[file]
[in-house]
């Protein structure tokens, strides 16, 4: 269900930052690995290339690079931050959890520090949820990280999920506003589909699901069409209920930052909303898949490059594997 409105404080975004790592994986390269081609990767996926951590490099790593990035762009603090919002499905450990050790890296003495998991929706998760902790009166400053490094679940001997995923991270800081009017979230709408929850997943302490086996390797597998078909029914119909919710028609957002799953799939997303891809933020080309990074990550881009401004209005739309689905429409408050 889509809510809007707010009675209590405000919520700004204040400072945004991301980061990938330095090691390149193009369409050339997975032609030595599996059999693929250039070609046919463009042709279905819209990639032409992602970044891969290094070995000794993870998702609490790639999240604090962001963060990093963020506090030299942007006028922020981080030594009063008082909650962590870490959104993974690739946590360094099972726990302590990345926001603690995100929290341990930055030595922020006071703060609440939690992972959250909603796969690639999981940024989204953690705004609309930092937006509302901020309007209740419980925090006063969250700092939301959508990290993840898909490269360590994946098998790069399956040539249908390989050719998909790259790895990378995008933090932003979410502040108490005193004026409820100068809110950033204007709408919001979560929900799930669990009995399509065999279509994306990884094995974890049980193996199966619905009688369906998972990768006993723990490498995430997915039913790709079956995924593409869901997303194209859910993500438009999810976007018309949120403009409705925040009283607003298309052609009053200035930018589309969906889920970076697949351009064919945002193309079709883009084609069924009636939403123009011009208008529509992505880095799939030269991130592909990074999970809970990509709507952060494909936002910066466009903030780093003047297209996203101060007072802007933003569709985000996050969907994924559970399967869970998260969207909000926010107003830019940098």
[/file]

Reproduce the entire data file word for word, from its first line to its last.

[in-house]
């Protein structure tokens, strides 16, 4: 269900930052690995290339690079931050959890520090949820990280999920506003589909699901069409209920930052909303898949490059594997 409105404080975004790592994986390269081609990767996926951590490099790593990035762009603090919002499905450990050790890296003495998991929706998760902790009166400053490094679940001997995923991270800081009017979230709408929850997943302490086996390797597998078909029914119909919710028609957002799953799939997303891809933020080309990074990550881009401004209005739309689905429409408050 889509809510809007707010009675209590405000919520700004204040400072945004991301980061990938330095090691390149193009369409050339997975032609030595599996059999693929250039070609046919463009042709279905819209990639032409992602970044891969290094070995000794993870998702609490790639999240604090962001963060990093963020506090030299942007006028922020981080030594009063008082909650962590870490959104993974690739946590360094099972726990302590990345926001603690995100929290341990930055030595922020006071703060609440939690992972959250909603796969690639999981940024989204953690705004609309930092937006509302901020309007209740419980925090006063969250700092939301959508990290993840898909490269360590994946098998790069399956040539249908390989050719998909790259790895990378995008933090932003979410502040108490005193004026409820100068809110950033204007709408919001979560929900799930669990009995399509065999279509994306990884094995974890049980193996199966619905009688369906998972990768006993723990490498995430997915039913790709079956995924593409869901997303194209859910993500438009999810976007018309949120403009409705925040009283607003298309052609009053200035930018589309969906889920970076697949351009064919945002193309079709883009084609069924009636939403123009011009208008529509992505880095799939030269991130592909990074999970809970990509709507952060494909936002910066466009903030780093003047297209996203101060007072802007933003569709985000996050969907994924559970399967869970998260969207909000926010107003830019940098």